Hello, Dolly!

The tale of Dolly Gallagher Levi, a professional busybody/matchmaker, has been a hit since Thornton Wilder’s 1938 play. It became a musical with music and lyrics by Jerry Herman in 1963, with a legendary leading performance from Carol Channing– and gained further immortality for the film version starring Barbra Streisand. And the most iconic scene is Dolly’s big return to the Harmonia Gardens restaurant in the title number when we see waiters rushing around the opulent dining room with Champagne buckets, floral arrangements, and crisp linens before Dolly’s entrance down that grand staircase. 

For a beverage pairing as decadent as the scene, pop a bottle of Champagne! True Champagne is only made in the Champagne region of France, and it’s made with the utmost attention to care and craft… so it can command a premium price tag, but some things are #expensivebutworthit, and Champagne is absolutely one of those things! For an elegant brut style, try Besserat de Bellefon Bleu Brut, perfectly balanced between citrus, apricot, and praline tones. For something clean, lean, sleek, and mineral, grab a bottle of Ruinart Brut Blanc de Blancs. And rosé fans, Laurent-Perrier Cuvee Rose won’t disappoint with tangy and bright layers of fresh red cherry and raspberry flavors.

Chicago

Set in the jazz age of the roaring ’20s, Chicago is a dark and stylish peek into the lives of Vaudeville chorus girls and ‘merry murderesses’ with music by John Kander and lyrics by Fred Ebb. The plot is based on actual events of a series of high-profile cases in Chicago when attractive young women killed their husbands or lovers and got acquitted. The show is just as legendary for its concept and choreography by Bob Fosse as it is for memorable songs like “All That Jazz”, “Cell Block Tango”, and “Razzle Dazzle.”

The cast album (the original and the 1997 revival are both excellent) immediately transports listeners to a sexy spot where the gin is cold… so elevate your listening experience by mixing up a Prohibition-era cocktail! There are much better gin options nowadays than Matron Mama Morton was likely brewing in her bathtub… so grab a bottle and mix up a Gin Rickey, a Bees Knees, or a Last Word. We’re partial to the Southside— a mix of gin, mint, lemon and simple syrup– which allegedly got its name from some 1920’s gangsters on the South Side of Chicago who created this cocktail to make their homemade gin more drinkable! A perfect pairing for a sultry night in.


Sarah Tracey is a certified sommelier, entertaining expert, and wine educator based in New York City. Whether teaching classes, creating custom beverage programming for corporate and media events, or exploring wine regions world-wide, she’s driven by her love for producers who make fabulous wines and are also mindful of our environment. With years of experience, knowledge, and a certification from the Court of Master Sommeliers, above all, Sarah is a fierce believer that wine should always be approachable, festive, and fun.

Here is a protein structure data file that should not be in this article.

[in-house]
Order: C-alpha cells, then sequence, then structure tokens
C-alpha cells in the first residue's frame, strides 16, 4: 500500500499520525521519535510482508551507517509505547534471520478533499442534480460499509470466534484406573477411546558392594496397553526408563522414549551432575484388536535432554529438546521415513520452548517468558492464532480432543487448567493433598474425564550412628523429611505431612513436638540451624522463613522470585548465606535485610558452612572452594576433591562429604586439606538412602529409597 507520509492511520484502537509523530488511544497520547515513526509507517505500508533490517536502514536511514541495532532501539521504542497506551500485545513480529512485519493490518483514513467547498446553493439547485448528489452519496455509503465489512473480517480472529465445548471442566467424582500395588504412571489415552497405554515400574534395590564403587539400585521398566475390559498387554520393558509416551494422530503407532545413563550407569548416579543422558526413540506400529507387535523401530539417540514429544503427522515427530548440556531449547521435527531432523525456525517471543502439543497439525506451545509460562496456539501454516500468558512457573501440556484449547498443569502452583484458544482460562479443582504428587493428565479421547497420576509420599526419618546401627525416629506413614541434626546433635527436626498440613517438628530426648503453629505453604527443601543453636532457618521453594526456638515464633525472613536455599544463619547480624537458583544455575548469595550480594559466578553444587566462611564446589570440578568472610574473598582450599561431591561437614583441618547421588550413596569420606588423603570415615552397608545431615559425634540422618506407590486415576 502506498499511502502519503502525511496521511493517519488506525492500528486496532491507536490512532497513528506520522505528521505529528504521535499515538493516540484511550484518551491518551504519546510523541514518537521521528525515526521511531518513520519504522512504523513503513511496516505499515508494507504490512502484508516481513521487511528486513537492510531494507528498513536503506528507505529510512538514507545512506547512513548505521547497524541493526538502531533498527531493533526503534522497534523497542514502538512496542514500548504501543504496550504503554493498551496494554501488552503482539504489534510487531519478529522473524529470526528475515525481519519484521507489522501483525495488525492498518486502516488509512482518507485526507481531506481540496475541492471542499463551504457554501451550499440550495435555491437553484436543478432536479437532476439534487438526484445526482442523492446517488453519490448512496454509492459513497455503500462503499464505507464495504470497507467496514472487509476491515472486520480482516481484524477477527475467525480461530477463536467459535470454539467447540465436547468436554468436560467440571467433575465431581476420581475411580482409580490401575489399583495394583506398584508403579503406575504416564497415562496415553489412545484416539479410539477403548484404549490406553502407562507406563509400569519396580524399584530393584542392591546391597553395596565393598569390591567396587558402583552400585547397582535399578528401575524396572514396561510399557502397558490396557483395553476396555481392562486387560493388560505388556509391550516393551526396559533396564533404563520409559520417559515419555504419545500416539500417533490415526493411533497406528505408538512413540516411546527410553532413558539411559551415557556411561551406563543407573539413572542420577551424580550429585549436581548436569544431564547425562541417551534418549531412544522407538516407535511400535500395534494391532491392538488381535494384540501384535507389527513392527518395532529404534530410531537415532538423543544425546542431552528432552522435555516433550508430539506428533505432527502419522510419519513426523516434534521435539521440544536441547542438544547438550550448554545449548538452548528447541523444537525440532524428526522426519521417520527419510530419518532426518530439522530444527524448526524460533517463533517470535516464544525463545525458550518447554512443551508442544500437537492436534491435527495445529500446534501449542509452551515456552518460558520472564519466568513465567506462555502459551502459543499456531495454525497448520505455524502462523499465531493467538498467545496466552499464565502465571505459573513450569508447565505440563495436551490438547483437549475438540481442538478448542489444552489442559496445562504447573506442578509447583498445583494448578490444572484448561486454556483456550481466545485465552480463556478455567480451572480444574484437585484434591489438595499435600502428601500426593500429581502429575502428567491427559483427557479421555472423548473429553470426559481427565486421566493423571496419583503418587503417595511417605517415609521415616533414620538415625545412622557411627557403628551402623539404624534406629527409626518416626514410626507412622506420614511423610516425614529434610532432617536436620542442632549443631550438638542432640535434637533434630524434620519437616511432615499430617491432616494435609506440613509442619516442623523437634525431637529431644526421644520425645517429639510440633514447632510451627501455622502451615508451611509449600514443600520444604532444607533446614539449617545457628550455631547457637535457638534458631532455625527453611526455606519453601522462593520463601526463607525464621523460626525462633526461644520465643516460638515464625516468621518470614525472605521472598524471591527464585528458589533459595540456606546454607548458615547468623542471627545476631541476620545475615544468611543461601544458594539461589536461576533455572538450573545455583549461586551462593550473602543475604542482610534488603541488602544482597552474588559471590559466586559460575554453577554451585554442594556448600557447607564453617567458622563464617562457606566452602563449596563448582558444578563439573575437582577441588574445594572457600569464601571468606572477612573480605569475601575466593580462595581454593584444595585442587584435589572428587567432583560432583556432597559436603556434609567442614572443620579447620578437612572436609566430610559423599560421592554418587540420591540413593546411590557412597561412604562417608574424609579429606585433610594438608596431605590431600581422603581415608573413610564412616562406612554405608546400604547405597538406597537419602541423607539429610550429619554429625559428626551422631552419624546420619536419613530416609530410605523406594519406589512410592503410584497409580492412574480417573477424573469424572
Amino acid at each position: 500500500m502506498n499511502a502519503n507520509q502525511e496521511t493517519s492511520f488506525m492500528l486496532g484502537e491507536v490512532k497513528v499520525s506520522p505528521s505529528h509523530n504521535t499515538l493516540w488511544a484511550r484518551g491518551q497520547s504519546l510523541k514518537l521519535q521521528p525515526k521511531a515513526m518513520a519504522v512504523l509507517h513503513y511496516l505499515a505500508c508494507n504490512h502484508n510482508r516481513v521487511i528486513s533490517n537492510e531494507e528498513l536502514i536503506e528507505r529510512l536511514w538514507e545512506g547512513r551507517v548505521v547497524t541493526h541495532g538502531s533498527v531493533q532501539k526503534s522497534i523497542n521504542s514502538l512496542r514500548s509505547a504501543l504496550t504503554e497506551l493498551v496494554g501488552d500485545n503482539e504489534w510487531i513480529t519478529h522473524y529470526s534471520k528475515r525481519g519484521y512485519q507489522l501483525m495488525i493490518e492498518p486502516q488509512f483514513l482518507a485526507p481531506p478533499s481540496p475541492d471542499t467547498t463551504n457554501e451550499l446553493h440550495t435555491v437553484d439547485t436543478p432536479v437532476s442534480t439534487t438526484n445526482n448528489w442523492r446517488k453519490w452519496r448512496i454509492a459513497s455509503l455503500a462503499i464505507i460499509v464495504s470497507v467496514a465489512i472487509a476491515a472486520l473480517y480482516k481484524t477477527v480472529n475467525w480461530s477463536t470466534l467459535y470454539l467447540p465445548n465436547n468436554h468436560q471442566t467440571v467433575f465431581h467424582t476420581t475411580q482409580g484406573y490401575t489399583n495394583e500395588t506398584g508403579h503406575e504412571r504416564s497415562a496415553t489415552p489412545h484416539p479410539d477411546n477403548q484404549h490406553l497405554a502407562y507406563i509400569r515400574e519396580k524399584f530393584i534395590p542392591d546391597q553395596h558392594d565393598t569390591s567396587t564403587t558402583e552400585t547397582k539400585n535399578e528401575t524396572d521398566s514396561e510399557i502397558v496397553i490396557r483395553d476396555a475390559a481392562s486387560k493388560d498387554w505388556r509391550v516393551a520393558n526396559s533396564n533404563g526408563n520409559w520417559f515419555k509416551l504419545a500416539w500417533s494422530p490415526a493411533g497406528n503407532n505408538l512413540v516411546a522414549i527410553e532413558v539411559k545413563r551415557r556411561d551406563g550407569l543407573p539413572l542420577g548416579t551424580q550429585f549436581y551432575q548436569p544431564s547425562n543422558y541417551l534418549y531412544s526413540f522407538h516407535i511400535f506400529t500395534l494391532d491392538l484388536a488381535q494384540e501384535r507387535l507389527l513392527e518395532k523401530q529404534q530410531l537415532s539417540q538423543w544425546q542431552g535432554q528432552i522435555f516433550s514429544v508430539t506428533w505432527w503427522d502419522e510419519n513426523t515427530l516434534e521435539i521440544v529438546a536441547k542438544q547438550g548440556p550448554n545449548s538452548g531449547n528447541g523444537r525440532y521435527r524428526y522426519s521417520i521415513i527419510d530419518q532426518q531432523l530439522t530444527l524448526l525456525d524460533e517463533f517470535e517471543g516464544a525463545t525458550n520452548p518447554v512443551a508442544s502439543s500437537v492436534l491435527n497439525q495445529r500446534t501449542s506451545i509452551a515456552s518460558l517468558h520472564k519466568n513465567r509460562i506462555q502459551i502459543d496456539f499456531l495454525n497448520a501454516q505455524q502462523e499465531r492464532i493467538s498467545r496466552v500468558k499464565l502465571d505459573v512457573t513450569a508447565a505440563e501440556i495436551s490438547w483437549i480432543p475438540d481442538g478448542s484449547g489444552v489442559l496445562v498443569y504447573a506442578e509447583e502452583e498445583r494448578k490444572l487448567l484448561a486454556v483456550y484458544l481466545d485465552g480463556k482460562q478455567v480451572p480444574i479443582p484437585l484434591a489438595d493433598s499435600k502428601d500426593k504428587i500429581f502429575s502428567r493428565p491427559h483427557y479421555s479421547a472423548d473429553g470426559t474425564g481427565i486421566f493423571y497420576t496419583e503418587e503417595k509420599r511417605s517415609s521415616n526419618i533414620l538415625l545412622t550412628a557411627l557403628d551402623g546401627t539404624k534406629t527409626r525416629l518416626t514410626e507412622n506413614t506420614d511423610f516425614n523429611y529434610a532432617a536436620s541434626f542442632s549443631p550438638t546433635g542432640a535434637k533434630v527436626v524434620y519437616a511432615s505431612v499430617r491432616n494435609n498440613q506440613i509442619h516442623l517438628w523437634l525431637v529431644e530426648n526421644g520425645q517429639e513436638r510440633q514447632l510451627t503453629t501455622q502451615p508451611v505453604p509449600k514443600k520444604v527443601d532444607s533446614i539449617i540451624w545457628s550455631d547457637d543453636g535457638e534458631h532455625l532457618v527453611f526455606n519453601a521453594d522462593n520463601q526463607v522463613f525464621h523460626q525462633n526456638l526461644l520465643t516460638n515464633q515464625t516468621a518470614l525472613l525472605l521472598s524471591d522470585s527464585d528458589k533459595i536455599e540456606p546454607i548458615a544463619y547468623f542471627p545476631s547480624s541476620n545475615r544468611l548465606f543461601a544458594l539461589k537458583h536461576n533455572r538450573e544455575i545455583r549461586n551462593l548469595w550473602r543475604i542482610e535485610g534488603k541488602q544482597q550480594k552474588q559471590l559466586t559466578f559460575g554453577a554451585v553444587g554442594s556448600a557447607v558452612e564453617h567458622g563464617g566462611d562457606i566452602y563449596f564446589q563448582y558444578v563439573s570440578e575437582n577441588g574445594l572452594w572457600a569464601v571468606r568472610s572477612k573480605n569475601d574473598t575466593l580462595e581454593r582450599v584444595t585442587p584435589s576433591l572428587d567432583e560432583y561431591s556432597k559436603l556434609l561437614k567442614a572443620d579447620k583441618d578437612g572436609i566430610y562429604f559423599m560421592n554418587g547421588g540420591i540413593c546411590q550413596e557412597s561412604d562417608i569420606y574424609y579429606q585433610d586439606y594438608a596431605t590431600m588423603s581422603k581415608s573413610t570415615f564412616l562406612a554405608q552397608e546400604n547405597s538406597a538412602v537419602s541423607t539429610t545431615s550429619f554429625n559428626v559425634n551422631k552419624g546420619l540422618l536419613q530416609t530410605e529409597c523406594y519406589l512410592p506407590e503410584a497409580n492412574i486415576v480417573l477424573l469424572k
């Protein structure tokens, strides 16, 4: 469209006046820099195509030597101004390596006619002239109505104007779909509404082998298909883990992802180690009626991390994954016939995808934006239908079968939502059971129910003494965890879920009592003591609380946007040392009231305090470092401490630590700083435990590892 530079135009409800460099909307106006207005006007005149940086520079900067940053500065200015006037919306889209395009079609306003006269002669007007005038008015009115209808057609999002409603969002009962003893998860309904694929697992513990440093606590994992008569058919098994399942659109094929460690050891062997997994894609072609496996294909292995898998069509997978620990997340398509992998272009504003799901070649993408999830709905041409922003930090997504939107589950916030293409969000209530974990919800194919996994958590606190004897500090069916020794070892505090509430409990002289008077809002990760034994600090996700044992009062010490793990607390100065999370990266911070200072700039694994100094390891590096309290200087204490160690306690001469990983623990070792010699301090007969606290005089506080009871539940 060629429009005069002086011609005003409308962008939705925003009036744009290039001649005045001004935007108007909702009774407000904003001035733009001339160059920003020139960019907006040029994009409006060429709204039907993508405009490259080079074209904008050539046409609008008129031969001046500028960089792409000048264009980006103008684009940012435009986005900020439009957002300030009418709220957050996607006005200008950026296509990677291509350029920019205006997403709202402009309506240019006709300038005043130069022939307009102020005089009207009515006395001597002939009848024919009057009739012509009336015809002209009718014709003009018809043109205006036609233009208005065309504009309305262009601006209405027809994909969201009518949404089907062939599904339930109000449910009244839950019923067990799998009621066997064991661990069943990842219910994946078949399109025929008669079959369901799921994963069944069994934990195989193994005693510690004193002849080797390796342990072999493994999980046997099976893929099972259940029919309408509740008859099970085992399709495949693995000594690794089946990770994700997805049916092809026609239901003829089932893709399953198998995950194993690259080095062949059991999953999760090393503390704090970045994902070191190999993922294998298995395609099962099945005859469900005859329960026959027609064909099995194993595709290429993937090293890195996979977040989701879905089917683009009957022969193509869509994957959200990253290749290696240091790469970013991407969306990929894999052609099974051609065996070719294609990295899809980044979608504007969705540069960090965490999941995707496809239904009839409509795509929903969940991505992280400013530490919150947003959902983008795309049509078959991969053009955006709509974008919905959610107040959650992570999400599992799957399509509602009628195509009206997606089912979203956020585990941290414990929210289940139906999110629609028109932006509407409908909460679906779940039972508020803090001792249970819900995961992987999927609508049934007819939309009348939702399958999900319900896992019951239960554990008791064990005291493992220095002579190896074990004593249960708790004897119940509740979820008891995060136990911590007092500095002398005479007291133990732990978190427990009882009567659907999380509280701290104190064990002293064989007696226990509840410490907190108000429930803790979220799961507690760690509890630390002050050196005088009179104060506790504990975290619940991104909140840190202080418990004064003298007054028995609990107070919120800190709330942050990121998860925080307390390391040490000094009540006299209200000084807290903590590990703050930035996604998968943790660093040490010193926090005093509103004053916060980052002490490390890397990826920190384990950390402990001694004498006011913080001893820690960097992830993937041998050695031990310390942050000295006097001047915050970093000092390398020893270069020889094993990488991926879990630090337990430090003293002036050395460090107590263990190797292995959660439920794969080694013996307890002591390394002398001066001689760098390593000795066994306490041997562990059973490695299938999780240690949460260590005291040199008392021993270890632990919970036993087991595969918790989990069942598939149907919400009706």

Follow Sarah Tracey on Facebook, Instagram, Twitter and on her website for more wine and cocktail tips and tricks!

Categories
Long Form

Two People and Limitless Possibilities: Why the two-hander is so resilient on Broadway and beyond

“When she’s around him, her mind dilates.” That’s how Adam Rapp describes Bella, the college literary professor in his play The Sound Inside who develops a life-changing connection with a student named Christopher. In the show, which opened on Broadway last fall, the pair’s banter about novels and academia evolves into a spiritual bond so intense that during the shocking final moments, they reveal the deepest parts of themselves.

Mary-Louise Parker and Will Hochman in The Sound Inside on Broadway

“It’s kind of metaphysical,” Rapp says. “He walks into her world and wants to throw himself into the fire of great art, and she’s inspired by him, because she’s lost that passion. There’s an element of her seeing who she was and him seeing who he wants to be.”

Crucially, Bella and Christopher don’t see anyone else, at least not on stage. The Sound Inside was one of the season’s most notable two-handers (or play for two actors), a form that has proven to be one of the most resilient in modern theatre.

On Broadway alone, two-handers like The Fourposter and Red have won the Tony Award for Best Play, while Talley’s Folley and Topdog/Underdog earned the Pulitzer Prize in the midst of their runs. Two-handers also led to Tony Award-winning, breakout roles for Anne Bancroft (Two for the Seesaw) and Nina Arianda (Venus in Fur) and earned Tony nominations for Ruth Wilson (Constellations) and Diana Sands (in a production of The Owl and the Pussycat that famously broke the color barrier in 1964).